Kiva takes money from donors (like me!) and lends it out to various recipients in over 80 different countries.  Kiva does not make all the loans directly themselves, but they also support a large number of other organizations that they have vetted and worked with successfully (similar to the way Second Harvest supplies food to other food banks that actually distribute the food).

Over 97% of the loans made through Kiva have been repaid, an exceptionally high rate for small businesses.  To reduce possible exposure for individual investors, Kiva usually only applies a fixed amount of $25 to a specific loan (you can loan more than that to a specific individual or group, but I’ve never tried to do that).  Thus, to fund a loan for $1,000, Kiva puts $25 loans together from a group of about 40 individuals.  Details about the loan process are shown here.

All the loans have been investigated and approved before Kiva lists them on their website.  You can easily browse the loans that are awaiting full funding.  For each loan, Kiva shows some useful details:

  • a picture of the person or group asking for a loan
  • what the loan will be used for
  • the amount that has been pledged so far
  • the remaining amount that Kiva needs to complete the loan
  • if available, how much of your donation will be matched

You can search for loans using a large number of categories, including retailers, agriculture, water and sanitation, men or women, groups, single parents, and you can even search loans that are closest to being fully funded.

Note that I refer to the amounts you put up as donations.  In actuality, you are making loans, not donations, and most of the money will probably be returned as the borrower uses the money to enhance their livelihood.  You get an email every time one of your loans gets a repayment. No interest is charged the borrower or paid to you, but seriously, when was the last time a bank paid you any appreciable amount of interest on the money you left in your checking and savings accounts?  Once the loan is repaid you can certainly have Kiva pay it back to you, but it’s a lot easier to simply leave it with Kiva and lend it to somebody else.  Seriously, the people asking for money to buy goods or supplies or tools will make much better use of that $25 than any of us would.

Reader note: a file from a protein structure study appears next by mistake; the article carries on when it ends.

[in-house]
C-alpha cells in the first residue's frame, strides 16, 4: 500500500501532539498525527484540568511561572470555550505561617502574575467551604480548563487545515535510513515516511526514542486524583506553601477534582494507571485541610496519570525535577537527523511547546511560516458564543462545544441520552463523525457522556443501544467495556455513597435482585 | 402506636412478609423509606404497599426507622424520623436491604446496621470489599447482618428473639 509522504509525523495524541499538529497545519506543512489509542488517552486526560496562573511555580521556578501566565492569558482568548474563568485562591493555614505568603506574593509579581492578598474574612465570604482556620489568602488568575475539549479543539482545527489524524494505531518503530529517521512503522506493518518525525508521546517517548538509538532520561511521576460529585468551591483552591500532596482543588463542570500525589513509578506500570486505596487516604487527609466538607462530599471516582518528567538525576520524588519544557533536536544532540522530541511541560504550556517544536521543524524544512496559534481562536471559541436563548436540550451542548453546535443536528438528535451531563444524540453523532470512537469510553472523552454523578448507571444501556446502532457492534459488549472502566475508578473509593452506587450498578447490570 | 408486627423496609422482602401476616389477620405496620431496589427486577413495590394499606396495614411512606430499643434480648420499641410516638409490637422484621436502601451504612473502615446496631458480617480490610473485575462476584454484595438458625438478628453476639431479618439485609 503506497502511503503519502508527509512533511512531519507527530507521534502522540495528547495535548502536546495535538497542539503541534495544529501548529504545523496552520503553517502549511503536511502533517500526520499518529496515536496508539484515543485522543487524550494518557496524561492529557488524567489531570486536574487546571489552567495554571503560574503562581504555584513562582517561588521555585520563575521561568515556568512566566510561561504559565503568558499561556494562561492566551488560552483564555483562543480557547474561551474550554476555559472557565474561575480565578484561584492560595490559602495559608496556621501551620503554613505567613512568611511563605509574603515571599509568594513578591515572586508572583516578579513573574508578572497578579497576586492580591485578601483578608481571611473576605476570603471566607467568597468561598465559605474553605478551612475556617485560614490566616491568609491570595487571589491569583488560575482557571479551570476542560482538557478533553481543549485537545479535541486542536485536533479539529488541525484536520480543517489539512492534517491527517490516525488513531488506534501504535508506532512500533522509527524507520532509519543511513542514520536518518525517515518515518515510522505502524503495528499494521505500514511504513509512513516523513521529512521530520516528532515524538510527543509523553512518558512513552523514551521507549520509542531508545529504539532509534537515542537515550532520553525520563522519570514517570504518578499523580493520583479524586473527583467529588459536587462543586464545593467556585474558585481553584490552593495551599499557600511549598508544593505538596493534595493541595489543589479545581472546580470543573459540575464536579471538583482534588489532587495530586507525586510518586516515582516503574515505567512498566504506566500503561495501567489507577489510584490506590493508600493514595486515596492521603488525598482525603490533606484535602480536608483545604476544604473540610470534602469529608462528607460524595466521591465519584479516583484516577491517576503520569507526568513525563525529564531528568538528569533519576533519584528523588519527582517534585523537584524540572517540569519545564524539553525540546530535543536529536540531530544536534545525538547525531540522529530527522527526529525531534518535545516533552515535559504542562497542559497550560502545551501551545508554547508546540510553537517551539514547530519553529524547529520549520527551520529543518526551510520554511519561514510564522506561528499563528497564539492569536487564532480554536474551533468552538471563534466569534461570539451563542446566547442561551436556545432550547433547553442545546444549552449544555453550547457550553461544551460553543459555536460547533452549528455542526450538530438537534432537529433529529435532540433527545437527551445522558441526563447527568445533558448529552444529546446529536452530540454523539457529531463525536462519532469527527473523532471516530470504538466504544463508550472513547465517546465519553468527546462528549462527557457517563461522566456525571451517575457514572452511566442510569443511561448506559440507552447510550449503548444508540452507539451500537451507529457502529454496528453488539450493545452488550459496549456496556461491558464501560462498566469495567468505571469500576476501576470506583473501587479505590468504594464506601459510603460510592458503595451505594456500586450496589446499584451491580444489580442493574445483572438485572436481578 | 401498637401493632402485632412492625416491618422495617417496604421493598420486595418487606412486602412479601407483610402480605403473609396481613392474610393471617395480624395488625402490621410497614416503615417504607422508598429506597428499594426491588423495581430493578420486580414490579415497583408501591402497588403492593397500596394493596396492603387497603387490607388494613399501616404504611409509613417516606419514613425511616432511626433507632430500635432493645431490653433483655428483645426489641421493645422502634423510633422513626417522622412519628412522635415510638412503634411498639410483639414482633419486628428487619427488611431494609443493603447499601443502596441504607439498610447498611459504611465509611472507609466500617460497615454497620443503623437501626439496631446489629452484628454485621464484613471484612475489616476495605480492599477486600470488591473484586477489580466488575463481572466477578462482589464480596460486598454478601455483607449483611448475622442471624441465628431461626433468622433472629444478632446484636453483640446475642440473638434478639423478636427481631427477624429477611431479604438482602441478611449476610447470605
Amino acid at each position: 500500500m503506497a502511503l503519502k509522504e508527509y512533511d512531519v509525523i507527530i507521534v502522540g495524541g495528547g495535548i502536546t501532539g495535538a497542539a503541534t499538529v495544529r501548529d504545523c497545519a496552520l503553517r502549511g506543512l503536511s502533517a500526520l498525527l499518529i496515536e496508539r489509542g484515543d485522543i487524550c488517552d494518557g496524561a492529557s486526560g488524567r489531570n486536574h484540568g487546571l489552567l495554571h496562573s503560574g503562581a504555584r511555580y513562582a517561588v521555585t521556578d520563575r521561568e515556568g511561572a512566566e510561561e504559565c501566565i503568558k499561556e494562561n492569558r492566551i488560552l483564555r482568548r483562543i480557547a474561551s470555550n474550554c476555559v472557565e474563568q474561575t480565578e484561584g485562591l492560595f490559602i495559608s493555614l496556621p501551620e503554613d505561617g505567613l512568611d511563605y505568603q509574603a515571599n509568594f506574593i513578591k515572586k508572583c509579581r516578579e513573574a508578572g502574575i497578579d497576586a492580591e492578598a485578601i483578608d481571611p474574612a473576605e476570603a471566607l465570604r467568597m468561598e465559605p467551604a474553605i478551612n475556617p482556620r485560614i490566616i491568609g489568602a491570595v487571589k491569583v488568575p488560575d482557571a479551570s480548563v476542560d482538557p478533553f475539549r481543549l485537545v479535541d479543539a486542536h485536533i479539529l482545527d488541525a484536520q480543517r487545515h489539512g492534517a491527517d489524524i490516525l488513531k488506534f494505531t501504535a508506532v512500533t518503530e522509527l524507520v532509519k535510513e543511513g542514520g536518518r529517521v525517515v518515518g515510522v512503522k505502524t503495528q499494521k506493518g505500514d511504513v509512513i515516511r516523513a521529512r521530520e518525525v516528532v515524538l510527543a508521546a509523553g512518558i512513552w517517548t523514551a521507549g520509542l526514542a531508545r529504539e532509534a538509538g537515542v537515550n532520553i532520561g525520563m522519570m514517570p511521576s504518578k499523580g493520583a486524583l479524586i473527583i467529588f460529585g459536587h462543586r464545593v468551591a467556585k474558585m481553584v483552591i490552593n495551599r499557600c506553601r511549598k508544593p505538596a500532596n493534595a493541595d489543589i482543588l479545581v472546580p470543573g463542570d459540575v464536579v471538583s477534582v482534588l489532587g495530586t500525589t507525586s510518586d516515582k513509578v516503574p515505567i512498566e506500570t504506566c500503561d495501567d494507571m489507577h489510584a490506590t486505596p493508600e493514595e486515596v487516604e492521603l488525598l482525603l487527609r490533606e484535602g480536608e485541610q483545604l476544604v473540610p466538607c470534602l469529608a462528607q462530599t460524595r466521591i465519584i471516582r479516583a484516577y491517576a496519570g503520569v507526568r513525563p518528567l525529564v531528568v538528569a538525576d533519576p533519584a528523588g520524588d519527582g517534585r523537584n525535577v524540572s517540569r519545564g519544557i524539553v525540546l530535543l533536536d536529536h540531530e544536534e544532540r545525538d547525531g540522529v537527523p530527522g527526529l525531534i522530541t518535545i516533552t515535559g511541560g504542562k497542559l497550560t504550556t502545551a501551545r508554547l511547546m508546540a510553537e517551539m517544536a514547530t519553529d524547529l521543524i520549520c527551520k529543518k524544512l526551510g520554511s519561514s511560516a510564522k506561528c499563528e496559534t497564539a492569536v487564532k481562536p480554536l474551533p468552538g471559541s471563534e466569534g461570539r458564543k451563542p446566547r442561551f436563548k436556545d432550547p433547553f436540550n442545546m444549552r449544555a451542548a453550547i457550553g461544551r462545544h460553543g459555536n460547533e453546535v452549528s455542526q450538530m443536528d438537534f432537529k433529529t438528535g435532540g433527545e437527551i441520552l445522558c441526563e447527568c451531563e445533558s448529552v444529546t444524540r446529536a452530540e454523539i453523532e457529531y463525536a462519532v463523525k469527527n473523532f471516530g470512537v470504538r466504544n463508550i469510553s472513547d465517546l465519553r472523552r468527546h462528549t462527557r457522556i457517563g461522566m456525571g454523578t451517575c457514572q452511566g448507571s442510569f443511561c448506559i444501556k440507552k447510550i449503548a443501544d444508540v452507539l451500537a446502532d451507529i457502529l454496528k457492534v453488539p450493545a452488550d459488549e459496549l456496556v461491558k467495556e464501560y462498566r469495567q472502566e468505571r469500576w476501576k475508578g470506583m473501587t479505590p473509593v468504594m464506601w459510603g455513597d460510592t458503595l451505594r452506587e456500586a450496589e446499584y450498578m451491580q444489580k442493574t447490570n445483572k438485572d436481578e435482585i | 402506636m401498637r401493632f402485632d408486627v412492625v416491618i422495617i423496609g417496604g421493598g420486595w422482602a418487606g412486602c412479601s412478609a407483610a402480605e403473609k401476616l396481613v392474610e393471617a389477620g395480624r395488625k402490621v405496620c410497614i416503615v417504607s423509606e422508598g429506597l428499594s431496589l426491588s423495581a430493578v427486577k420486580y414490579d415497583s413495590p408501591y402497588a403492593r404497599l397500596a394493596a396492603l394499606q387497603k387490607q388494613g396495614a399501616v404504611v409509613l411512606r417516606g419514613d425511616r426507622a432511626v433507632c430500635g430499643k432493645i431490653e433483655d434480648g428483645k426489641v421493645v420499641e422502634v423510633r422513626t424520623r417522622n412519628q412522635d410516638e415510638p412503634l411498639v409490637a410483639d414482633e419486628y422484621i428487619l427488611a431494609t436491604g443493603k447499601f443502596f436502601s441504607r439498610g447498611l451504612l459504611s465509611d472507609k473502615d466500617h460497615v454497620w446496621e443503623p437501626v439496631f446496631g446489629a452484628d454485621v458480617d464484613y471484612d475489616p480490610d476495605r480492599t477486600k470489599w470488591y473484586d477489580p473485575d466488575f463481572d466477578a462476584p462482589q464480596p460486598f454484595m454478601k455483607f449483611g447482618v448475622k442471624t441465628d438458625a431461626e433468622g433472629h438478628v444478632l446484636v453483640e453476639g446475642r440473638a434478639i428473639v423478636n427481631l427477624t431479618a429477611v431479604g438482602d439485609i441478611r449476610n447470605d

My first exposure to Kiva came about when one of my sister-in-laws made a Kiva loan in my name at Christmas one year.  I’ve continued making loans as the funds are returned to my account, and from time to time I’ve added another $25.  It’s really painless for me and can be life-changing for the people who get loans from Kiva.  I’ve made hundreds of dollars in loans over the years without ever having to come up with that much money.

When making loans there are some administrative costs, but 100% of the money you lend goes directly to the recipient you choose: Kiva does not allow any of that money to go to any administrative fees.  While Kiva “suggests” an additional donation to help defray Kiva’s expenses, you never have to do that to make a loan; donations made specifically to support Kiva’s expenses eventually cover those costs.

Rather than link to a song today, I want to link to a special page from Kiva: the total loan amount Kiva has made is about to roll over to a billion dollars #1BillioninChange.  Here’s the total today; take your lunch to work for a few days, or skip a movie or two, and simply take advantage of the link on their page to make the world a little better place.